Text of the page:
“It didn’t used to be that bad,” said Knobloch, a retired Hewlett Packard executive, who has lived in the same home since 1966.
All that changed with the arrival of the 1st Battalion, 10th Special Forces Group in 1991. After the terror attacks of Sept. 11, 2001, and the launch of the wars in Iraq and Afghanistan, usage of the shooting range increased, residents said.
“I can hear the shooting inside my home with my doors and windows shut,” said Ulrich Durst, a retired resident active in the effort to pressure the Army. “All we want is our quality of life back.”
Over the last several years, an average of 1.39 million rounds of 5.56 mm bullets (used by standard military assault rifles and carbines) and 9 mm bullets (used by standard issue pistols) have been fired at the range complex each year, according to USAREUR.
While shooting doesn’t occur every day, that would be thousands of rounds per day.
“I don’t know why the heck they keep these young people here for this kind of shooting,” said Fritz Haist, a retired IBM executive, who says the countryside is a better place for the Army. “Why the hell are they always training?”
The Army has taken some steps to be better neighbors. For instance, the troops don’t shoot on weekends or German holidays. But the pace during weekday work hours has been unrelenting in recent years, Knobloch said.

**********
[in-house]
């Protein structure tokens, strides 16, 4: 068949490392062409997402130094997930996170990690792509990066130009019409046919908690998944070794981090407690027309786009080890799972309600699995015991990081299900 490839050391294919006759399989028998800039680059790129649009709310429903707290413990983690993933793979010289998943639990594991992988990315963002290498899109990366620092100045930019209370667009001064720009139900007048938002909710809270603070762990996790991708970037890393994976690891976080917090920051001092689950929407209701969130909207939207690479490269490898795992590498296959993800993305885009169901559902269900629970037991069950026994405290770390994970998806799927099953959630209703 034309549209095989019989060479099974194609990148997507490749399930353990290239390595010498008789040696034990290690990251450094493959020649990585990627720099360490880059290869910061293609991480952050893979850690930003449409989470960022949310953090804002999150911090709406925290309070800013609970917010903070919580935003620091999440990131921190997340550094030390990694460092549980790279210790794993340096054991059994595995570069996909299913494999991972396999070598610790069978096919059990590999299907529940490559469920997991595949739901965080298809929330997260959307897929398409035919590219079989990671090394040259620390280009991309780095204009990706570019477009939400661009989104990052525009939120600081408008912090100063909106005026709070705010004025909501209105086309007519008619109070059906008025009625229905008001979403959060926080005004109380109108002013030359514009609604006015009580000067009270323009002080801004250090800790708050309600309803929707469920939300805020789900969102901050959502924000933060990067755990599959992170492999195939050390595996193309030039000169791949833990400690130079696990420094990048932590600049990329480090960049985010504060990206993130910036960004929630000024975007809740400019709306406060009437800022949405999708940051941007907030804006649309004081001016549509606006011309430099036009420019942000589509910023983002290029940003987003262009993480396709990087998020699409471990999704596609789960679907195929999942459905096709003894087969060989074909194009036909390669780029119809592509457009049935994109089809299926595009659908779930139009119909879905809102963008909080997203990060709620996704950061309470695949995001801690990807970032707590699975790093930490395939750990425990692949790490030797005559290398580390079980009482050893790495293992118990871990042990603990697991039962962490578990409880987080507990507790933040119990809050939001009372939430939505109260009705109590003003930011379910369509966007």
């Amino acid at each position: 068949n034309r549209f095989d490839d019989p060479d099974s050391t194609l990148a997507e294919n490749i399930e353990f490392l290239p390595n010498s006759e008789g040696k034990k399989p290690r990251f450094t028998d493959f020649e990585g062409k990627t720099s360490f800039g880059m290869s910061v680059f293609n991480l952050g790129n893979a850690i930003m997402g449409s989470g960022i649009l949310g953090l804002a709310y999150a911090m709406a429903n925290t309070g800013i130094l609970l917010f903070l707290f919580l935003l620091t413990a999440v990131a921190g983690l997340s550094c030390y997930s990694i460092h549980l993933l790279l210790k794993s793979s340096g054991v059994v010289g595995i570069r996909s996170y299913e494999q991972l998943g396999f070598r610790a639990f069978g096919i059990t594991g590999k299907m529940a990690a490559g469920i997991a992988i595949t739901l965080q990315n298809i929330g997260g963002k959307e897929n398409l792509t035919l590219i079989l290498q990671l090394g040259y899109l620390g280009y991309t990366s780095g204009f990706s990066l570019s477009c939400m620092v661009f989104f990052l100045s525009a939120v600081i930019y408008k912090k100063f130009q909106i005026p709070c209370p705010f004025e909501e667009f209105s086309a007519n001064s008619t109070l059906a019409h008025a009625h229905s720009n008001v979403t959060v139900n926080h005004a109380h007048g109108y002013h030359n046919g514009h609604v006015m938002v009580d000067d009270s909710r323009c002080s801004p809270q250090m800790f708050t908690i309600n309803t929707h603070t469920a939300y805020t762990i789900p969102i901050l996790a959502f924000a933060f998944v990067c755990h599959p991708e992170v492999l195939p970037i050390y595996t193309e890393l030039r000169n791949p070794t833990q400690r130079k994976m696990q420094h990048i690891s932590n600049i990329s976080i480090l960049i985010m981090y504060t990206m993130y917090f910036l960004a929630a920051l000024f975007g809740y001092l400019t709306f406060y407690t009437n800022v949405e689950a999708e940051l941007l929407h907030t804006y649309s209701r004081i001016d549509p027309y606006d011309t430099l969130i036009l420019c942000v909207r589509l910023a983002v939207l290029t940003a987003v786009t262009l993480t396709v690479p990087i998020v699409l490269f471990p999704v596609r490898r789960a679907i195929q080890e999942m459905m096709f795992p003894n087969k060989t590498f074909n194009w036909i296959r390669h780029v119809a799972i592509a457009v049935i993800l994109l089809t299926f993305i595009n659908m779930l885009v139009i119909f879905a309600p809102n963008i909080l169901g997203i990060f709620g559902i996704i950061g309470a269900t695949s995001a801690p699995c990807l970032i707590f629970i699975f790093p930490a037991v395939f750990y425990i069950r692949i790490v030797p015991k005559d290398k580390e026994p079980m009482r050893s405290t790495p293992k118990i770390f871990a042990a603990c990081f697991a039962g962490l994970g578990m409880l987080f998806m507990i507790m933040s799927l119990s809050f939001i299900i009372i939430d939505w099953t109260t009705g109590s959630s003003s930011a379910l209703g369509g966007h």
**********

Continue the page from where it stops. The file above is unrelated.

Complaints about military training aren’t unusual in communities home to U.S. bases. In Ansbach, residents have taken issue with helicopter noise, and in the rural Grafenwöhr area some locals complain about the noise from training ranges.
But unlike those training areas, where the local economy depends heavily on the U.S. presence, Panzer Kaserne is in the densely populated, well-heeled greater Stuttgart area, where multinational corporations, including Daimler and IBM, serve as the economic engine. As a result, residents and political leaders are less beholden to the military and not afraid to speak out.
While most of the military footprint in the Stuttgart area is comprised of low-key headquarters operations, the special operations troops are the exception.
“I do wonder why the Special Forces were ever sent here,” said Knoblauch. “It doesn’t make sense in a place like this.”